Colour, style, and cultural vibrancy. Three adjectives that describe the city of Rio de Jainero, and the illustrious 560-foot wall that now holds a Guinness World Records title.
Artist Eduardo “Kobra” Kobra has tirelessly designed a canvas of immense hue and history that embraces the title: Largest spray paint mural by a team.
Titled “Etnias”, the incredible painting covers an abandoned warehouse in the Port District.
Korba’s work required an uncanny combination of ability and artistry. Using a quilted design of brightly saturated figures, the incredible “rua” known as Olympic Boulevard is now lined with five indigenous faces of tribal people from differing continents— a choice made by the artist based on the number of rings presented in the Olympic symbol.
Each portrait in the spray-painted composition exhibits the aged faces of the Huli people from New Guinea, the Mursi from Ethiopia, the Kayin from Thailand, the Supi from Europe, and the Tapajos from the Americas.
At 51 feet in height and stretching 560 feet in width, the illustrated faces watch over the 1.9 mile street that is filled with live music, bars, fireworks, and food trucks in celebration of the magnificent Olympic Games.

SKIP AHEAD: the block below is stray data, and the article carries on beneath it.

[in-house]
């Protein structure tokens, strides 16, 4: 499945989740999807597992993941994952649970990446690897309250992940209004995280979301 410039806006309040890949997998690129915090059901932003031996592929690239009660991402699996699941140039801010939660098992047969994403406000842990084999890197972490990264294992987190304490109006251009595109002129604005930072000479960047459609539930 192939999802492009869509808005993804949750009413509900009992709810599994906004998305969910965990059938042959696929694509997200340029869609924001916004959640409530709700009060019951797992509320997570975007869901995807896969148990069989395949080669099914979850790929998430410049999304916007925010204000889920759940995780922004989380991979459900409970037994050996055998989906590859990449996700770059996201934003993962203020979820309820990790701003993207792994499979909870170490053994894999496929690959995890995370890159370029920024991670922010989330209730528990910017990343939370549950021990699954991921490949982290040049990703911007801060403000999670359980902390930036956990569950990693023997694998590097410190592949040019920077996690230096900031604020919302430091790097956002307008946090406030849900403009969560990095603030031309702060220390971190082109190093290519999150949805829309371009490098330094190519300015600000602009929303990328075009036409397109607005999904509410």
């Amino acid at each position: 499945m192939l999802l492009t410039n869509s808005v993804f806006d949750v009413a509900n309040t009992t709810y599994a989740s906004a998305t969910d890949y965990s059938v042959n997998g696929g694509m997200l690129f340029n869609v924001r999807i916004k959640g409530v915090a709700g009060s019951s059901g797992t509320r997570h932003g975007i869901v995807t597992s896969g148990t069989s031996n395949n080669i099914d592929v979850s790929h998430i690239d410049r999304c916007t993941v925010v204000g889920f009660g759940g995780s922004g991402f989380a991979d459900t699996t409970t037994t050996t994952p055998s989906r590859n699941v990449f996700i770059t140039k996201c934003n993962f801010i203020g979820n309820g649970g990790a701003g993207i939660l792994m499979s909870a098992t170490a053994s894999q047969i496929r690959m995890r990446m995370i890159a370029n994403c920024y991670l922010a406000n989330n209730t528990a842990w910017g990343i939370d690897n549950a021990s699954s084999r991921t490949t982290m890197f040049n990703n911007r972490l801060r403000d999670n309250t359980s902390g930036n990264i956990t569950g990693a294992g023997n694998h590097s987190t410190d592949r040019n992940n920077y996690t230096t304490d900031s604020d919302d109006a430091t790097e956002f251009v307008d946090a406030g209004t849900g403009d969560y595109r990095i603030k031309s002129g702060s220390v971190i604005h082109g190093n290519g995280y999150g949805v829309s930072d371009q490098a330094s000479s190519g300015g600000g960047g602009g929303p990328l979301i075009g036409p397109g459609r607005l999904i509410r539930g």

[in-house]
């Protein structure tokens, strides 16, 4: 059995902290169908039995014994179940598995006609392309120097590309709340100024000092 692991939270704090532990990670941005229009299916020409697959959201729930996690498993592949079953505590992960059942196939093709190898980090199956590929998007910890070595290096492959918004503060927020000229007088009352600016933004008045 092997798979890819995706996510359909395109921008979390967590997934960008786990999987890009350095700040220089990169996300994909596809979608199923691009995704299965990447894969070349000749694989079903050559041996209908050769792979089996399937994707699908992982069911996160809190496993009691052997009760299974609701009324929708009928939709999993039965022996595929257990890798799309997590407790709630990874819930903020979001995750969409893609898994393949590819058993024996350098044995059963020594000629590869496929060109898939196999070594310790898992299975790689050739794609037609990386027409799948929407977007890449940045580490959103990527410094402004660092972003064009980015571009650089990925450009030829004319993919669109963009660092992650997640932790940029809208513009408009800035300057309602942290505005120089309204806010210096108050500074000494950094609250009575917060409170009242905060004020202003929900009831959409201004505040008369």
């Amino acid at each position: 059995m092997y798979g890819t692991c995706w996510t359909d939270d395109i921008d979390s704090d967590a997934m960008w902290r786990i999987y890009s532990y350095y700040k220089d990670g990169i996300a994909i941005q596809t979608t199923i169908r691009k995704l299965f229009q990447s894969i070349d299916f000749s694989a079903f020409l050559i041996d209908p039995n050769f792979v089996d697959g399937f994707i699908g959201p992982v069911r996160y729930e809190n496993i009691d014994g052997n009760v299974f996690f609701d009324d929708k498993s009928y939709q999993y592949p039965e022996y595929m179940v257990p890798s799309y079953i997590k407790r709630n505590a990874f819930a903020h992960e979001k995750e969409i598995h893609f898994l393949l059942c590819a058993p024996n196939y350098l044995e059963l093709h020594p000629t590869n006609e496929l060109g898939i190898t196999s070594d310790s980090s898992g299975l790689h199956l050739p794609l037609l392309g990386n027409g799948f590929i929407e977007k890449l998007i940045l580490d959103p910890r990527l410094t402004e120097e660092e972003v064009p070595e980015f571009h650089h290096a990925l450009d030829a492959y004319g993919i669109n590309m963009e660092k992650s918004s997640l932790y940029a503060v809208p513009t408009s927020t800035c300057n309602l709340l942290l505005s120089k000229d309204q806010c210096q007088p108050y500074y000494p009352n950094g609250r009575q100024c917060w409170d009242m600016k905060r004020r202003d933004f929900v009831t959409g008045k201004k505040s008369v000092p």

“I wanted to show that everyone is united, we are all connected,” Kobra told press. His work has received elevated levels of media attention for its grandeur and harmonious message.
To create the work, the artist and his team of fellow spray-painters primed the building with white paint, drew a grid-pattern to layout the design, and sprayed in brilliant colours that would ultimately make the final piece so mesmerising.
It took 180 buckets of acrylic paint, 2,800 cans of spray paint, and 7 hydraulic lifts to finish the piece.
In his own way, Kobra and his team completed the work of champions, pursuing 45 days of painting to finish in time for the games.
Despite his beautiful efforts to promote peace through art, this mural is just a section of a bigger picture.
“Etnias” is actually an addition to the artistic series he has begun called “Peace Outlooks” featuring spray-painted portraits of famous peaceful figures like Malala, Nelson Mandela, and Martin Luther King Jr.
Since that first time he painted in his teen years, Korba has crafted street art in 20 different countries, doing renditions of Bob Dylan, Dalai Lama, Yoda, and John Lennon.
His work on Olympic Boulevard may go down as one of the most impressive pieces of his collection, but it is definitely not his last.